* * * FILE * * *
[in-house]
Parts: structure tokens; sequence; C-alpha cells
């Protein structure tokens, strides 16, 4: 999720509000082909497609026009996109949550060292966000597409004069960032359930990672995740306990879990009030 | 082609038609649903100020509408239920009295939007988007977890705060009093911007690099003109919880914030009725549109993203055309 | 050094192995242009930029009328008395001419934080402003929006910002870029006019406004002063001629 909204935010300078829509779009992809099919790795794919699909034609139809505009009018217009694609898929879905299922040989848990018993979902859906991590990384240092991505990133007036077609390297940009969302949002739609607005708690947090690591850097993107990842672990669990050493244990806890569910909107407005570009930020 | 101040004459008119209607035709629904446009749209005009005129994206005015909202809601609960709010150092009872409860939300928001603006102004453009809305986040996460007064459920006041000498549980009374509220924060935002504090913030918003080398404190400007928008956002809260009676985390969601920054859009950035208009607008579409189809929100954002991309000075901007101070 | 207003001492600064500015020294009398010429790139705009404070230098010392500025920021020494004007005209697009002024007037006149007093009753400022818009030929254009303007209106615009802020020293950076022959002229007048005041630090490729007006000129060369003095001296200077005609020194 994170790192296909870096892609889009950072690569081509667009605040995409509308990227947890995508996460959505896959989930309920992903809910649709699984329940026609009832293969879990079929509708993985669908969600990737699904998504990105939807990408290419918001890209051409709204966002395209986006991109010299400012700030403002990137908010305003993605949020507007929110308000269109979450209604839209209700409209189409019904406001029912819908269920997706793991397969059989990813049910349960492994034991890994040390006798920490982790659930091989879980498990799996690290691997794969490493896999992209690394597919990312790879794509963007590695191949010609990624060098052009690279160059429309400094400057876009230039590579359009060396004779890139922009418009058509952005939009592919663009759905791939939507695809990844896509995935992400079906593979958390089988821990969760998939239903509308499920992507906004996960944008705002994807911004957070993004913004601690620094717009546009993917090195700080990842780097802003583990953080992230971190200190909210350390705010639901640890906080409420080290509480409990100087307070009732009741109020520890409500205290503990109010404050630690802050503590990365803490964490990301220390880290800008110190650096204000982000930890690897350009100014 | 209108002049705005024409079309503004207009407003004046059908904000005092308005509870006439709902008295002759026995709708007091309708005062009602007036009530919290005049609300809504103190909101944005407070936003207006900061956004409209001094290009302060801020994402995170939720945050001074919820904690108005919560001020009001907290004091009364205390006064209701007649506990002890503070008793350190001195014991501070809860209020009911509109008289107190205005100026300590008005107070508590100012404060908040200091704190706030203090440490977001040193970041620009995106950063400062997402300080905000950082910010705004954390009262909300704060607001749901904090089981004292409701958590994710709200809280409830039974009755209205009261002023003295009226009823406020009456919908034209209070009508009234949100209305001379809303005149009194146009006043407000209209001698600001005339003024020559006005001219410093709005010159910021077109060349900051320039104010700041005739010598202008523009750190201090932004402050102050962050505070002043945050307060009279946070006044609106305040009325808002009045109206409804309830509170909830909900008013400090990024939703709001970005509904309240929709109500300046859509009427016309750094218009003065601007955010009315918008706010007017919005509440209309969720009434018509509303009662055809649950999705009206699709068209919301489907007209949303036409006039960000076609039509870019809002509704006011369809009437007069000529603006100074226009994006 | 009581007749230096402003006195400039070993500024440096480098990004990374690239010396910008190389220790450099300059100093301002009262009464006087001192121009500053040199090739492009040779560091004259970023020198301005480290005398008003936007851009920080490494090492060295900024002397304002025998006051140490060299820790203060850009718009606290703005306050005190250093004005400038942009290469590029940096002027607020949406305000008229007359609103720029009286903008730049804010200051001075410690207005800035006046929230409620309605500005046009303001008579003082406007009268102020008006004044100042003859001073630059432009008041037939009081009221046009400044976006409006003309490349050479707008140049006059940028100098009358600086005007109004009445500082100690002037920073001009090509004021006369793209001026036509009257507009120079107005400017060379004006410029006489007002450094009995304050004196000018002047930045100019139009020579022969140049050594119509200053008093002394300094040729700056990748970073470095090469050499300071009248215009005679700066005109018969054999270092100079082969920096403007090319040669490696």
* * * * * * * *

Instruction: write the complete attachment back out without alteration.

[in-house]
Parts: structure tokens; sequence; C-alpha cells
């Protein structure tokens, strides 16, 4: 999720509000082909497609026009996109949550060292966000597409004069960032359930990672995740306990879990009030 | 082609038609649903100020509408239920009295939007988007977890705060009093911007690099003109919880914030009725549109993203055309 | 050094192995242009930029009328008395001419934080402003929006910002870029006019406004002063001629 909204935010300078829509779009992809099919790795794919699909034609139809505009009018217009694609898929879905299922040989848990018993979902859906991590990384240092991505990133007036077609390297940009969302949002739609607005708690947090690591850097993107990842672990669990050493244990806890569910909107407005570009930020 | 101040004459008119209607035709629904446009749209005009005129994206005015909202809601609960709010150092009872409860939300928001603006102004453009809305986040996460007064459920006041000498549980009374509220924060935002504090913030918003080398404190400007928008956002809260009676985390969601920054859009950035208009607008579409189809929100954002991309000075901007101070 | 207003001492600064500015020294009398010429790139705009404070230098010392500025920021020494004007005209697009002024007037006149007093009753400022818009030929254009303007209106615009802020020293950076022959002229007048005041630090490729007006000129060369003095001296200077005609020194 994170790192296909870096892609889009950072690569081509667009605040995409509308990227947890995508996460959505896959989930309920992903809910649709699984329940026609009832293969879990079929509708993985669908969600990737699904998504990105939807990408290419918001890209051409709204966002395209986006991109010299400012700030403002990137908010305003993605949020507007929110308000269109979450209604839209209700409209189409019904406001029912819908269920997706793991397969059989990813049910349960492994034991890994040390006798920490982790659930091989879980498990799996690290691997794969490493896999992209690394597919990312790879794509963007590695191949010609990624060098052009690279160059429309400094400057876009230039590579359009060396004779890139922009418009058509952005939009592919663009759905791939939507695809990844896509995935992400079906593979958390089988821990969760998939239903509308499920992507906004996960944008705002994807911004957070993004913004601690620094717009546009993917090195700080990842780097802003583990953080992230971190200190909210350390705010639901640890906080409420080290509480409990100087307070009732009741109020520890409500205290503990109010404050630690802050503590990365803490964490990301220390880290800008110190650096204000982000930890690897350009100014 | 209108002049705005024409079309503004207009407003004046059908904000005092308005509870006439709902008295002759026995709708007091309708005062009602007036009530919290005049609300809504103190909101944005407070936003207006900061956004409209001094290009302060801020994402995170939720945050001074919820904690108005919560001020009001907290004091009364205390006064209701007649506990002890503070008793350190001195014991501070809860209020009911509109008289107190205005100026300590008005107070508590100012404060908040200091704190706030203090440490977001040193970041620009995106950063400062997402300080905000950082910010705004954390009262909300704060607001749901904090089981004292409701958590994710709200809280409830039974009755209205009261002023003295009226009823406020009456919908034209209070009508009234949100209305001379809303005149009194146009006043407000209209001698600001005339003024020559006005001219410093709005010159910021077109060349900051320039104010700041005739010598202008523009750190201090932004402050102050962050505070002043945050307060009279946070006044609106305040009325808002009045109206409804309830509170909830909900008013400090990024939703709001970005509904309240929709109500300046859509009427016309750094218009003065601007955010009315918008706010007017919005509440209309969720009434018509509303009662055809649950999705009206699709068209919301489907007209949303036409006039960000076609039509870019809002509704006011369809009437007069000529603006100074226009994006 | 009581007749230096402003006195400039070993500024440096480098990004990374690239010396910008190389220790450099300059100093301002009262009464006087001192121009500053040199090739492009040779560091004259970023020198301005480290005398008003936007851009920080490494090492060295900024002397304002025998006051140490060299820790203060850009718009606290703005306050005190250093004005400038942009290469590029940096002027607020949406305000008229007359609103720029009286903008730049804010200051001075410690207005800035006046929230409620309605500005046009303001008579003082406007009268102020008006004044100042003859001073630059432009008041037939009081009221046009400044976006409006003309490349050479707008140049006059940028100098009358600086005007109004009445500082100690002037920073001009090509004021006369793209001026036509009257507009120079107005400017060379004006410029006489007002450094009995304050004196000018002047930045100019139009020579022969140049050594119509200053008093002394300094040729700056990748970073470095090469050499300071009248215009005679700066005109018969054999270092100079082969920096403007090319040669490696």